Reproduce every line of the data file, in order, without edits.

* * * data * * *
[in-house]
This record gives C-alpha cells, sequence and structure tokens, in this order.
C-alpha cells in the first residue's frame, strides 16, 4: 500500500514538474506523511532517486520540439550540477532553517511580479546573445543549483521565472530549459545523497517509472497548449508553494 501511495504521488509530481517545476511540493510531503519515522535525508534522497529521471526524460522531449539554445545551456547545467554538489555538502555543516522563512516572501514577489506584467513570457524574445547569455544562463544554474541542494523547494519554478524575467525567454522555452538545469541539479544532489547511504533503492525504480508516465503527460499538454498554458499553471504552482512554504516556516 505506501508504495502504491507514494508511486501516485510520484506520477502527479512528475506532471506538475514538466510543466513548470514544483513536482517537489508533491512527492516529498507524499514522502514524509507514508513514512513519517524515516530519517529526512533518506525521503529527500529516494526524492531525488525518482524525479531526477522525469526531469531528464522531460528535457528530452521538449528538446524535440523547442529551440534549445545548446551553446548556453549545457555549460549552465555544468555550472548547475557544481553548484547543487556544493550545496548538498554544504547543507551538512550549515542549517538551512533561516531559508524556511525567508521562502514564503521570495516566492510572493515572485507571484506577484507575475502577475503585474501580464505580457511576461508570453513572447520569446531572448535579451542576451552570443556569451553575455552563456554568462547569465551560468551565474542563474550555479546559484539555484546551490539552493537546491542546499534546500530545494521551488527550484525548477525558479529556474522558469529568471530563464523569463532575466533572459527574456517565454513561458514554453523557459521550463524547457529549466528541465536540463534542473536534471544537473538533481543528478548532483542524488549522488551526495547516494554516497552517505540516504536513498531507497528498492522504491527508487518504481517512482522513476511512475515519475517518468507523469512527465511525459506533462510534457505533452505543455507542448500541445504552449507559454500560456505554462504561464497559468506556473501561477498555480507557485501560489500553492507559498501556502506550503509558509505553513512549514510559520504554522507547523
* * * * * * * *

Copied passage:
[in-house]
This record gives C-alpha cells, sequence and structure tokens, in this order.
C-alpha cells in the first residue's frame, strides 16, 4: 500500500514538474506523511532517486520540439550540477532553517511580479546573445543549483521565472530549459545523497517509472497548449508553494 501511495504521488509530481517545476511540493510531503519515522535525508534522497529521471526524460522531449539554445545551456547545467554538489555538502555543516522563512516572501514577489506584467513570457524574445547569455544562463544554474541542494523547494519554478524575467525567454522555452538545469541539479544532489547511504533503492525504480508516465503527460499538454498554458499553471504552482512554504516556516 505506501508504495502504491507514494508511486501516485510520484506520477502527479512528475506532471506538475514538466510543466513548470514544483513536482517537489508533491512527492516529498507524499514522502514524509507514508513514512513519517524515516530519517529526512533518506525521503529527500529516494526524492531525488525518482524525479531526477522525469526531469531528464522531460528535457528530452521538449528538446524535440523547442529551440534549445545548446551553446548556453549545457555549460549552465555544468555550472548547475557544481553548484547543487556544493550545496548538498554544504547543507551538512550549515542549517538551512533561516531559508524556511525567508521562502514564503521570495516566492510572493515572485507571484506577484507575475502577475503585474501580464505580457511576461508570453513572447520569446531572448535579451542576451552570443556569451553575455552563456554568462547569465551560468551565474542563474550555479546559484539555484546551490539552493537546491542546499534546500530545494521551488527550484525548477525558479529556474522558469529568471530563464523569463532575466533572459527574456517565454513561458514554453523557459521550463524547457529549466528541465536540463534542473536534471544537473538533481543528478548532483542524488549522488551526495547516494554516497552517505540516504536513498531507497528498492522504491527508487518504481517512482522513476511512475515519475517518468507523469512527465511525459506533462510534457505533452505543455507542448500541445504552449507559454500560456505554462504561464497559468506556473501561477498555480507557485501560489500553492507559498501556502506550503509558509505553513512549514510559520504554522507547523